News / Africa

Central African Leaders Meet on CAR Crisis

Chadian President Idriss Deby delivers his opening remarks at the special summit of the 10-nation Economic Community of Central African States (ECCAS) in Ndjamena on January 9, 2014 to tackle the sectarian violence wracking the Central African Republic.
Chadian President Idriss Deby delivers his opening remarks at the special summit of the 10-nation Economic Community of Central African States (ECCAS) in Ndjamena on January 9, 2014 to tackle the sectarian violence wracking the Central African Republic.
Anne Look
Central African heads of state are meeting in Chad to discuss the crisis in the Central African Republic.  The country slid into anarchy after rebels toppled the president last March.  The CAR government is denying reports that regional leaders will call for interim president, Michel Djotodia, to step down at Thursday's summit. 

The communal violence that erupted one month ago in the Central African Republic capital, Bangui, has killed more than 1,000 people nationwide and prompted the rapid deployment of French and regional troops.

Central African heads of state who have been trying to mediate this crisis since the start of the Seleka rebellion in December 2012 are meeting in N'djamena to assess the situation.

Some news agencies are reporting that regional heads of state are fed up with former rebel leader turned interim president Michel Djotodia, and may demand his resignation.  

The CAR government says that is not true.

CAR presidential spokesman Guy-Simplice Kodegue told VOA the summit is a check-in on the security and political situation and has "nothing to do with" any change in leadership before the end of the transition.

Elections are expected in about a year and Djotodia says he will not run.

But analysts tell VOA that is far from the complete political strategy the country needs to get out of this mess.

Central Africa expert at the Paris-based National Center for Scientific Research, Roland Marchal, says the government has not done much over the past eight months, but removing  Djotodia would not be a magic solution.

Central African Republic's President Michel Djotodia during a conference in Bangui, Dec. 8, 2013Central African Republic's President Michel Djotodia during a conference in Bangui, Dec. 8, 2013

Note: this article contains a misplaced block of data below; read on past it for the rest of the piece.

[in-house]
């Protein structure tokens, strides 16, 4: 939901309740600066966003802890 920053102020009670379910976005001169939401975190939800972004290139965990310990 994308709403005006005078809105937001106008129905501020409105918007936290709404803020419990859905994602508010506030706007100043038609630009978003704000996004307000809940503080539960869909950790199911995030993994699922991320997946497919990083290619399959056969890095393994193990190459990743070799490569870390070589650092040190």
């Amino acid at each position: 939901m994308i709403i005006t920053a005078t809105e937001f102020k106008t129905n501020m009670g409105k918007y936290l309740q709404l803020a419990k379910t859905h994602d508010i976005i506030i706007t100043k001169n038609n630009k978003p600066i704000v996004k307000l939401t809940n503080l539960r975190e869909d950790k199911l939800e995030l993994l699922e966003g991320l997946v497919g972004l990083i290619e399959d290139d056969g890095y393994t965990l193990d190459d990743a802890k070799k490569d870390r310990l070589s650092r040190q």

x
Central African Republic's President Michel Djotodia during a conference in Bangui, Dec. 8, 2013
Central African Republic's President Michel Djotodia during a conference in Bangui, Dec. 8, 2013
He says it is unclear who would replace Djotodia, if a new government would do more than the current one or if the country gets a president this time around who is truly dedicated to national reconciliation, something he says the current government has failed on.

Things took a fresh downturn in the Central African Republic on December 5 when mostly Christian militias, alongside forces loyal to ousted president Francois Bozize, attacked the capital.

The violence descended into sectarian killing in the streets, with the country's Muslim minority being largely associated with the ex-Seleka rebels, who are also Muslim.

Serious abuses by both sides have fed communal tensions during the past year.

Watch Mike Richman's video report:

Many Children Victimized by Fighting in Central African Republici
X
January 09, 2014 2:31 AM
African leaders will hold a summit in Chad Thursday, in a bid to end the fighting raging in the Central African Republic. The sectarian violence there has triggered a humanitarian crisis and has taken an alarming toll on children. VOA's Mike Richman reports.

Djotodia has presided over a steady slide into lawlessness.  In particular, he has come under criticism, even from his own camp, for his failure to control unruly rebel fighters after the takeover.

  • A man is ejected from an aid distribution point after he entered without the ticket that gives access to food and supplies at Mpoko Airport in Bangui, Jan. 7, 2014.
  • People wait to receive food and supplies from an aid distribution point set up inside a makeshift camp at Mpoko Airport in Bangui, Jan. 7, 2014.
  • A man carries away food supplies from an aid distribution point set up inside a makeshift camp at Mpoko Airport in Bangui, Jan. 7, 2014.
  • Newly-cleared plots of land are marked for settlement inside a makeshift camp at Mpoko Airport in Bangui, Jan. 7, 2014.
  • Displaced people clear scrub brush for a new settlement area, inside a makeshift camp housing an estimated 100,000 displaced people, at Mpoko Airport in Bangui, Jan. 7, 2014.

You May Like

Video British Fighters On Frontline of ISIS Information War

It’s estimated that several hundred British citizens are fighting for Islamic State alongside other foreign jihadists More

Multimedia Hit Song Delivers Ebola Message in Liberia